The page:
After an Irish watchdog declared that Facebook and Instagram’s parent firm Meta could not share Europeans’ data with the US, the two platforms may be forced offline in Europe.
Both social media platforms would be unavailable to European users this summer if EU regulators approve, Politico reported last week.
Although Meta acknowledged the privacy regulator’s ruling in Ireland, it did not immediately react to a request for comment from The Independent.
“This draft decision, which is subject to review by European Data Protection Authorities, relates to a conflict of EU and US law which is in the process of being resolved,” a Meta spokesperson told Politico.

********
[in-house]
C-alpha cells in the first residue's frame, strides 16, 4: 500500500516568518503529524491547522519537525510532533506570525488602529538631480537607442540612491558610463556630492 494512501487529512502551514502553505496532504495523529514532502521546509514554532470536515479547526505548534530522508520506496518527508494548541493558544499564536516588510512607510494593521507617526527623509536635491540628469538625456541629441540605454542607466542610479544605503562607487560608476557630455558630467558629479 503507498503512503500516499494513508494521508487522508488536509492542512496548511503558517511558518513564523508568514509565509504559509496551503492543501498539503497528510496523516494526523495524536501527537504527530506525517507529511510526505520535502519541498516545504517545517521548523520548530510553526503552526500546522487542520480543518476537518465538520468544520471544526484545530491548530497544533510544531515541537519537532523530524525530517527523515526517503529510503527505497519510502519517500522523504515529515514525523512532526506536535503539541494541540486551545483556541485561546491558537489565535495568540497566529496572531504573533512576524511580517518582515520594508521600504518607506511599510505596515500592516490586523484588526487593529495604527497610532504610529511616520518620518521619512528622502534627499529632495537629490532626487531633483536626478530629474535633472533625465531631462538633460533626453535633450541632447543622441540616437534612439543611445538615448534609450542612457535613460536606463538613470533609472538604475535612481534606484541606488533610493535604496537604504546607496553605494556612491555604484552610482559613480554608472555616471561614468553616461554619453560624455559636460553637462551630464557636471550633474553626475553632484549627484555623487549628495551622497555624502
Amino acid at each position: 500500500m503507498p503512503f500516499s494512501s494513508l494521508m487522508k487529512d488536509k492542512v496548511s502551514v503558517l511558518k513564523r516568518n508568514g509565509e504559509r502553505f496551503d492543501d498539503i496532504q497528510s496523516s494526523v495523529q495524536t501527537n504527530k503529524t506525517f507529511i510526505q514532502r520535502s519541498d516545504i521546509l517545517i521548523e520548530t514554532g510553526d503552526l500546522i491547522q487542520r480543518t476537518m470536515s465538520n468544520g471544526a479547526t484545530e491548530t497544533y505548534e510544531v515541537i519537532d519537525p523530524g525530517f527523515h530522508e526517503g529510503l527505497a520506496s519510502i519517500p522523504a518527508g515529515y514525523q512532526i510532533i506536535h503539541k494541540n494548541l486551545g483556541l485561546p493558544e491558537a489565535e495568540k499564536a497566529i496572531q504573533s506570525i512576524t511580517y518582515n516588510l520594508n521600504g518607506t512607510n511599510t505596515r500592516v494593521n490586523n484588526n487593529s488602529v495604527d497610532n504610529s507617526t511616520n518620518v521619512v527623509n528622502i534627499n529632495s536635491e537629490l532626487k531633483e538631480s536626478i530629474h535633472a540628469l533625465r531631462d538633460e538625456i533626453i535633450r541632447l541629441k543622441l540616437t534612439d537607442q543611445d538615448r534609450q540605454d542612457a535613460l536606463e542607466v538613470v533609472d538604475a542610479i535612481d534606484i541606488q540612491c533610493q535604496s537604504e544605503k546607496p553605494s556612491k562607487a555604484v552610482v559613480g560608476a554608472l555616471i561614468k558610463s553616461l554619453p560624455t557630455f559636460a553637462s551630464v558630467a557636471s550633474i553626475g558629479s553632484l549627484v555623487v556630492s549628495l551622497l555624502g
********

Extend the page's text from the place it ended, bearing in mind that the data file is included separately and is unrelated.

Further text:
“We welcome the EU-US agreement for a new legal framework that will allow the continued transfer of data across borders, and we expect this framework will allow us to keep families, communities and economies connected.”
In Europe, Facebook has more than 300 million daily active users, or more than 10% of all users worldwide.
With more than a quarter of all users based there, Europe has an even bigger proportion of Instagram users than the rest of the world.
As Polarity Technologies has learned, other European privacy regulators have received the Irish Data Protection Commission’s blocking order, and they will comment on it over the course of the coming month.